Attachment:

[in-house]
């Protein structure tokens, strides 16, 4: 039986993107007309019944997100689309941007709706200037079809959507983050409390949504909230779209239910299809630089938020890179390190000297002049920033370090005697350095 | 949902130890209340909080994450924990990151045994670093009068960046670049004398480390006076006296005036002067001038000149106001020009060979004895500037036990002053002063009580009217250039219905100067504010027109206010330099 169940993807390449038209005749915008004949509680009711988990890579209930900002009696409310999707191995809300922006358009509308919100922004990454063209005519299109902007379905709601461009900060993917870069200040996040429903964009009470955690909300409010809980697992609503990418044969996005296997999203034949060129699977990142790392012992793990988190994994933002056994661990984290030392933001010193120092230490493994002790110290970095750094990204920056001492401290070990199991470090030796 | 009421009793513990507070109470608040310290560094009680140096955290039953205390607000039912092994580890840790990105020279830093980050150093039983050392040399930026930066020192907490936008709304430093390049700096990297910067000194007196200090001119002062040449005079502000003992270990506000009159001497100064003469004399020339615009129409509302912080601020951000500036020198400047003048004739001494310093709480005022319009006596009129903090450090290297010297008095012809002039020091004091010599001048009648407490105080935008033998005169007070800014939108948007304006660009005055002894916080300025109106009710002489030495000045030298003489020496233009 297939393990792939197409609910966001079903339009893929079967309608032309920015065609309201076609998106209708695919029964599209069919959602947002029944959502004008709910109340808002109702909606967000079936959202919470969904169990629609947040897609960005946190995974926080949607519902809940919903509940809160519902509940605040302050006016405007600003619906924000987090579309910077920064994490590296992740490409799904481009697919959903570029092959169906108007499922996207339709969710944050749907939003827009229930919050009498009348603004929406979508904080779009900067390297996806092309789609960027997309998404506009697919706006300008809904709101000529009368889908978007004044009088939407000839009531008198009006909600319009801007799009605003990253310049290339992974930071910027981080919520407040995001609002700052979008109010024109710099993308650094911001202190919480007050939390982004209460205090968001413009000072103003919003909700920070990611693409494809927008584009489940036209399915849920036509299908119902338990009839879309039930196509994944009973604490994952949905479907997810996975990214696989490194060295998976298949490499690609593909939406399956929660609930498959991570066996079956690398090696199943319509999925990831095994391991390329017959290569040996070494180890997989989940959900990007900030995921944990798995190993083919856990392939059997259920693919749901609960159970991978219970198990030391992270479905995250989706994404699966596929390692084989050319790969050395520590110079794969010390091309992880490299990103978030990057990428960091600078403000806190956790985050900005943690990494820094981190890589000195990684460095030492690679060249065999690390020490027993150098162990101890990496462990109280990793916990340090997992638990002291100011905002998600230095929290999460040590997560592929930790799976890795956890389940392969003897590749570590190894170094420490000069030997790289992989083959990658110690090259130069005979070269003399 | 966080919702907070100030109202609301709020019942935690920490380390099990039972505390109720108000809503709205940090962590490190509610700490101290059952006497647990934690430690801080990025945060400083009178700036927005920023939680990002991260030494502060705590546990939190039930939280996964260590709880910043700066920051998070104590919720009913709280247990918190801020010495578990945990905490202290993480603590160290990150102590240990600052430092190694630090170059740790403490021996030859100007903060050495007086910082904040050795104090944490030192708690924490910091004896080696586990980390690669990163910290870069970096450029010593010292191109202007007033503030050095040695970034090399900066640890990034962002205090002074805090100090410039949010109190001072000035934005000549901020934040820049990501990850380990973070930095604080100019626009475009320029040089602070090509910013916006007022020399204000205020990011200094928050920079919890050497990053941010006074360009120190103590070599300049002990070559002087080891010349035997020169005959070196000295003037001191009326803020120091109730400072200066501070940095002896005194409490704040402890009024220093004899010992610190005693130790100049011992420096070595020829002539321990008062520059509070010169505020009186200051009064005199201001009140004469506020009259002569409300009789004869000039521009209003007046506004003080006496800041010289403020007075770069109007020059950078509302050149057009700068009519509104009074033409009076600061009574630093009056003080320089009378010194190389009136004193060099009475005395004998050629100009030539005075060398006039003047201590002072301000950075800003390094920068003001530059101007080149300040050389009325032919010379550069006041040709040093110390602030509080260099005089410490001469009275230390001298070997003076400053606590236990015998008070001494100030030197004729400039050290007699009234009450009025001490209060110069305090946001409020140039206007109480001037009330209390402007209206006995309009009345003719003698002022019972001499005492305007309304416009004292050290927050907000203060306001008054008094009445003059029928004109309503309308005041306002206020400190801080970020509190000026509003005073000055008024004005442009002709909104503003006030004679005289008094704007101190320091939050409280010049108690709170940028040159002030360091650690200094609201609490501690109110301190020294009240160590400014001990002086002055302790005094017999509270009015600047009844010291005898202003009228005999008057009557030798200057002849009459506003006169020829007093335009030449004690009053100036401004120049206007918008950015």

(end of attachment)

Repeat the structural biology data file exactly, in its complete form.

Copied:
[in-house]
């Protein structure tokens, strides 16, 4: 039986993107007309019944997100689309941007709706200037079809959507983050409390949504909230779209239910299809630089938020890179390190000297002049920033370090005697350095 | 949902130890209340909080994450924990990151045994670093009068960046670049004398480390006076006296005036002067001038000149106001020009060979004895500037036990002053002063009580009217250039219905100067504010027109206010330099 169940993807390449038209005749915008004949509680009711988990890579209930900002009696409310999707191995809300922006358009509308919100922004990454063209005519299109902007379905709601461009900060993917870069200040996040429903964009009470955690909300409010809980697992609503990418044969996005296997999203034949060129699977990142790392012992793990988190994994933002056994661990984290030392933001010193120092230490493994002790110290970095750094990204920056001492401290070990199991470090030796 | 009421009793513990507070109470608040310290560094009680140096955290039953205390607000039912092994580890840790990105020279830093980050150093039983050392040399930026930066020192907490936008709304430093390049700096990297910067000194007196200090001119002062040449005079502000003992270990506000009159001497100064003469004399020339615009129409509302912080601020951000500036020198400047003048004739001494310093709480005022319009006596009129903090450090290297010297008095012809002039020091004091010599001048009648407490105080935008033998005169007070800014939108948007304006660009005055002894916080300025109106009710002489030495000045030298003489020496233009 297939393990792939197409609910966001079903339009893929079967309608032309920015065609309201076609998106209708695919029964599209069919959602947002029944959502004008709910109340808002109702909606967000079936959202919470969904169990629609947040897609960005946190995974926080949607519902809940919903509940809160519902509940605040302050006016405007600003619906924000987090579309910077920064994490590296992740490409799904481009697919959903570029092959169906108007499922996207339709969710944050749907939003827009229930919050009498009348603004929406979508904080779009900067390297996806092309789609960027997309998404506009697919706006300008809904709101000529009368889908978007004044009088939407000839009531008198009006909600319009801007799009605003990253310049290339992974930071910027981080919520407040995001609002700052979008109010024109710099993308650094911001202190919480007050939390982004209460205090968001413009000072103003919003909700920070990611693409494809927008584009489940036209399915849920036509299908119902338990009839879309039930196509994944009973604490994952949905479907997810996975990214696989490194060295998976298949490499690609593909939406399956929660609930498959991570066996079956690398090696199943319509999925990831095994391991390329017959290569040996070494180890997989989940959900990007900030995921944990798995190993083919856990392939059997259920693919749901609960159970991978219970198990030391992270479905995250989706994404699966596929390692084989050319790969050395520590110079794969010390091309992880490299990103978030990057990428960091600078403000806190956790985050900005943690990494820094981190890589000195990684460095030492690679060249065999690390020490027993150098162990101890990496462990109280990793916990340090997992638990002291100011905002998600230095929290999460040590997560592929930790799976890795956890389940392969003897590749570590190894170094420490000069030997790289992989083959990658110690090259130069005979070269003399 | 966080919702907070100030109202609301709020019942935690920490380390099990039972505390109720108000809503709205940090962590490190509610700490101290059952006497647990934690430690801080990025945060400083009178700036927005920023939680990002991260030494502060705590546990939190039930939280996964260590709880910043700066920051998070104590919720009913709280247990918190801020010495578990945990905490202290993480603590160290990150102590240990600052430092190694630090170059740790403490021996030859100007903060050495007086910082904040050795104090944490030192708690924490910091004896080696586990980390690669990163910290870069970096450029010593010292191109202007007033503030050095040695970034090399900066640890990034962002205090002074805090100090410039949010109190001072000035934005000549901020934040820049990501990850380990973070930095604080100019626009475009320029040089602070090509910013916006007022020399204000205020990011200094928050920079919890050497990053941010006074360009120190103590070599300049002990070559002087080891010349035997020169005959070196000295003037001191009326803020120091109730400072200066501070940095002896005194409490704040402890009024220093004899010992610190005693130790100049011992420096070595020829002539321990008062520059509070010169505020009186200051009064005199201001009140004469506020009259002569409300009789004869000039521009209003007046506004003080006496800041010289403020007075770069109007020059950078509302050149057009700068009519509104009074033409009076600061009574630093009056003080320089009378010194190389009136004193060099009475005395004998050629100009030539005075060398006039003047201590002072301000950075800003390094920068003001530059101007080149300040050389009325032919010379550069006041040709040093110390602030509080260099005089410490001469009275230390001298070997003076400053606590236990015998008070001494100030030197004729400039050290007699009234009450009025001490209060110069305090946001409020140039206007109480001037009330209390402007209206006995309009009345003719003698002022019972001499005492305007309304416009004292050290927050907000203060306001008054008094009445003059029928004109309503309308005041306002206020400190801080970020509190000026509003005073000055008024004005442009002709909104503003006030004679005289008094704007101190320091939050409280010049108690709170940028040159002030360091650690200094609201609490501690109110301190020294009240160590400014001990002086002055302790005094017999509270009015600047009844010291005898202003009228005999008057009557030798200057002849009459506003006169020829007093335009030449004690009053100036401004120049206007918008950015």